Intel resurrects the war in MHz CPU
turbo mode in microprocessors (Intel Turbo Boost and AMD Turbo Core) delivers higher performance in all applications, to automatically increase the operating frequency considerably when running few processing threads, and slightly when running several them, thus providing the best performance depending on running operations (single threaded or multi-threaded).
But so far Turbo mode is offered as an additional feature of the microprocessor, not as one that defined it, and the latter is what intel has been doing for the last few days on its website, which falsely reported the frequency of its microprocessors Turbo core i7 and Core i5, making us think that operate at a frequency higher than 400MHz real, when in fact it is only able to achieve this frequency when using applications that do not use more than two threads.
Intel Turbo Boost 2.0
Turbo Boost 2.0 technology of Intel microprocessors work by increasing the frequency of the microprocessor dynamically, depending on the workload, wherein, taking for example the quadruple core CPU Core i7-3770K (3.5Ghz) we have:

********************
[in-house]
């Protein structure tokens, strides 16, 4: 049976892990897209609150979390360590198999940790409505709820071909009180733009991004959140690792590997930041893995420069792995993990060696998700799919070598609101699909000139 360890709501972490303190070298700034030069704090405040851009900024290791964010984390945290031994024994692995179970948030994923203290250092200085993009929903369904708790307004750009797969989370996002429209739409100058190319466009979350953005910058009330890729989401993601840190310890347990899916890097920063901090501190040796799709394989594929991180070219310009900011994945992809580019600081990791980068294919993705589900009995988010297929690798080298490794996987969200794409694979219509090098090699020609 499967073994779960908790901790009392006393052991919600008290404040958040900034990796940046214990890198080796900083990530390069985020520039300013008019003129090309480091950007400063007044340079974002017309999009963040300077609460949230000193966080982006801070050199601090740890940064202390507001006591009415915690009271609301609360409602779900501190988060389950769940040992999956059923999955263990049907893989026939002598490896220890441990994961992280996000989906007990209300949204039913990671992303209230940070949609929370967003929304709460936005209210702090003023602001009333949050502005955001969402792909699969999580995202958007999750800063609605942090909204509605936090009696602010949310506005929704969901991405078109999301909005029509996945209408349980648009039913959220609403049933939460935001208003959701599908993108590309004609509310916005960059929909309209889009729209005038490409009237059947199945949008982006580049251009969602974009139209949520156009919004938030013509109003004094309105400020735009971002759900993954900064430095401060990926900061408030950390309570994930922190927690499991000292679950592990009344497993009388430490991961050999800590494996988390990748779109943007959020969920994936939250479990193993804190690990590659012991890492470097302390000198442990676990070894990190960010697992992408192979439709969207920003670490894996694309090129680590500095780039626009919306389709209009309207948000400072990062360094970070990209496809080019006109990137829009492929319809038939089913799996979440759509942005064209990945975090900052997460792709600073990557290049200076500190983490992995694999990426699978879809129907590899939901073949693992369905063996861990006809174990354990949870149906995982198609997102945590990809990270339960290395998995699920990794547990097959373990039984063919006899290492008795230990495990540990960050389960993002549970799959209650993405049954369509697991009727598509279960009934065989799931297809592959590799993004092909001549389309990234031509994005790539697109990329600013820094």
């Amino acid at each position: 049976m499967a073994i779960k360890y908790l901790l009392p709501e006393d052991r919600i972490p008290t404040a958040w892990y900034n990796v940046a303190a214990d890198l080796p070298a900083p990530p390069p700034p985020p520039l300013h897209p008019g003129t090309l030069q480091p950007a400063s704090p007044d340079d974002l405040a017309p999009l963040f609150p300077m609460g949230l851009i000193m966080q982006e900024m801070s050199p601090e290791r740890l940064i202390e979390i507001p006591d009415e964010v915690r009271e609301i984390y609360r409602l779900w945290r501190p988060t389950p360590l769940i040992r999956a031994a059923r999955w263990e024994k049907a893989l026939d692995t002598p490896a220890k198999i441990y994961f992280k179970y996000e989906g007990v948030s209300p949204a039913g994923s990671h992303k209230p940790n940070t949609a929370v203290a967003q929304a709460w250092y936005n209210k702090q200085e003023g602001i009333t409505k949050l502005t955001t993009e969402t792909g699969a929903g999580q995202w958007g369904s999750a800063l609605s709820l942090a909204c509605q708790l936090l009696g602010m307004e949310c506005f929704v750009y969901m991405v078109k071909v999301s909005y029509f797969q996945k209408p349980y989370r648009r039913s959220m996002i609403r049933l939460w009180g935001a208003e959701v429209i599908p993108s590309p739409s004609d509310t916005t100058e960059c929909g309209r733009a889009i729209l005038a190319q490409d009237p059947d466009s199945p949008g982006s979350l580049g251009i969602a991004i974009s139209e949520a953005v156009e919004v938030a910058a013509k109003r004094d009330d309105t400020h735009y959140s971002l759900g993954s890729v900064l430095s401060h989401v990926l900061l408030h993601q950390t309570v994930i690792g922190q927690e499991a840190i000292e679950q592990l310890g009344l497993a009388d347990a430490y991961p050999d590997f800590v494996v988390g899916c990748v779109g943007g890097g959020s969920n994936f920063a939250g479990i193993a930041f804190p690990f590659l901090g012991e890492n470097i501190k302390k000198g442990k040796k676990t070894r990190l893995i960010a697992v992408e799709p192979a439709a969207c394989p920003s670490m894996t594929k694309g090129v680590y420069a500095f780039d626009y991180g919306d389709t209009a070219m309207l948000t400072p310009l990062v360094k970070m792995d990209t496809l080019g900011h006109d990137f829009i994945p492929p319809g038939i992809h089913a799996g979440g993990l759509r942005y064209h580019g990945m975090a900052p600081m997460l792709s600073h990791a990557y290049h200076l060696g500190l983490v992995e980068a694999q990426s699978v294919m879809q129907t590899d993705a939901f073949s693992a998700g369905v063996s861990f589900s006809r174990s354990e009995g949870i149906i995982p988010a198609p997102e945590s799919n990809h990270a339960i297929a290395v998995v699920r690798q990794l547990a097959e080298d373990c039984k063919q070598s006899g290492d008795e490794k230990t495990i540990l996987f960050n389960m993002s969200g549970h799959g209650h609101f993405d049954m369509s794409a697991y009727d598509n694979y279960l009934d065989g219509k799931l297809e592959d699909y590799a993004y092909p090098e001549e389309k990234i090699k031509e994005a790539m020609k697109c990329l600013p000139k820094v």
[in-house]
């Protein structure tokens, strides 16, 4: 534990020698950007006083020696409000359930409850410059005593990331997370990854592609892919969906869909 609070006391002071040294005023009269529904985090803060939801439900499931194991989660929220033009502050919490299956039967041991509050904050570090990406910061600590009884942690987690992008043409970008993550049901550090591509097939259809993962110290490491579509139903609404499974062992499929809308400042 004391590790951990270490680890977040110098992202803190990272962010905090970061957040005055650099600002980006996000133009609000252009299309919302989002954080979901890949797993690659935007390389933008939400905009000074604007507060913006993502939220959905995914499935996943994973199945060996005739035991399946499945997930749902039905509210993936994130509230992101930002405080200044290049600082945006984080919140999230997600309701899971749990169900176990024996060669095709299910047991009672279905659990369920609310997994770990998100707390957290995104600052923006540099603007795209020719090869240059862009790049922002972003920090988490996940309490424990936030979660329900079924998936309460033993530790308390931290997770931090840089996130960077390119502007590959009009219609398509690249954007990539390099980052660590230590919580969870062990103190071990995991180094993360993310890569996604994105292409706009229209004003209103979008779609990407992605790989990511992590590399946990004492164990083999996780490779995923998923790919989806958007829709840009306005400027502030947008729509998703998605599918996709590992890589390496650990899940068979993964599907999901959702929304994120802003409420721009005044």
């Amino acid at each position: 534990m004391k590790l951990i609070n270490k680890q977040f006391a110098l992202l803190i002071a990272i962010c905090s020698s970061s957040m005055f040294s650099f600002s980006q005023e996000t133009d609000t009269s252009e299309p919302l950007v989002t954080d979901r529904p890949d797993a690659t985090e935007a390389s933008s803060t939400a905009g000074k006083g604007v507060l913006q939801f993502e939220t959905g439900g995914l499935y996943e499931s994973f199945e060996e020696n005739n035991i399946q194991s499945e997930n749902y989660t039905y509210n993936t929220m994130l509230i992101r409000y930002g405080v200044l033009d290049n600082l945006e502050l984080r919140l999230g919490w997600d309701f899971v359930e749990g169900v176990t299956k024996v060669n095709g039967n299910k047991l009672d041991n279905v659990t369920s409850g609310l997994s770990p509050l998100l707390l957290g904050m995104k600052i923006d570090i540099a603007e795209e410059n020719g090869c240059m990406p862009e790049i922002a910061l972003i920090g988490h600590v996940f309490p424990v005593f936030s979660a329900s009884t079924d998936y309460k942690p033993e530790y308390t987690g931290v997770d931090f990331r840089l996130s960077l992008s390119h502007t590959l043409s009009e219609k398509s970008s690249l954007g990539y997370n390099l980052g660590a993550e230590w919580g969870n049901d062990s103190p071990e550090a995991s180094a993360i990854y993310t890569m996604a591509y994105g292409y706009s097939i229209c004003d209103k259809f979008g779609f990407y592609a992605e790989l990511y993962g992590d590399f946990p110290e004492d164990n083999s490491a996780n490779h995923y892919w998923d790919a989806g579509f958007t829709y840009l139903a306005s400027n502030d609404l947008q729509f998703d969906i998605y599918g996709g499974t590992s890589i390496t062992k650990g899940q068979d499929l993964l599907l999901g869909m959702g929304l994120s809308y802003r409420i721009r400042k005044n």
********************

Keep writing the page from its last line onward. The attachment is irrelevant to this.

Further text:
- Loads with one to two threads: The frequency is increased by 400MHz (3.9GHz).
- Loads with three or more threads: The frequency increases 200MHz (3.7GHz).
With this we need but the base frequency is 3.5GHz microprocessor, the microprocessor actually operates from 3.7 to 3.9GHz, so we have to strictly, this microprocessor running at 3.7GHz, which operates frequently when their four cores are active.
Turbo Boost 2.0 becomes a publicity stunt
I’ve always wondered what was the reason he avoided a direct report chipmaker turbo frequency of its microprocessors, for example in the case of the 3.7GHz Core i7-3770K and although Intel now started with this measure, unfortunately informs the often less demanding as Turbo Mode: 3.9GHz in this case, a figure that clearly is a half-truth, since this chip is simply not capable of running with four cores active at that frequency, at least not in its factory settings (the overclock is another matter.)
There are clear reasons for this measure because its Intel microprocessors perform well per cycle and do not need to resort to such tricks, but apparently some additional mhz remain a good selling point.
Link: Intel 3770K 3.5GHz is now an up to 3.9GHz part (Fudzilla)Tags: Boost, Boost 2.0, core, CPU, frequency, GHz, intel, mhz, microprocessor, processor, turbo, War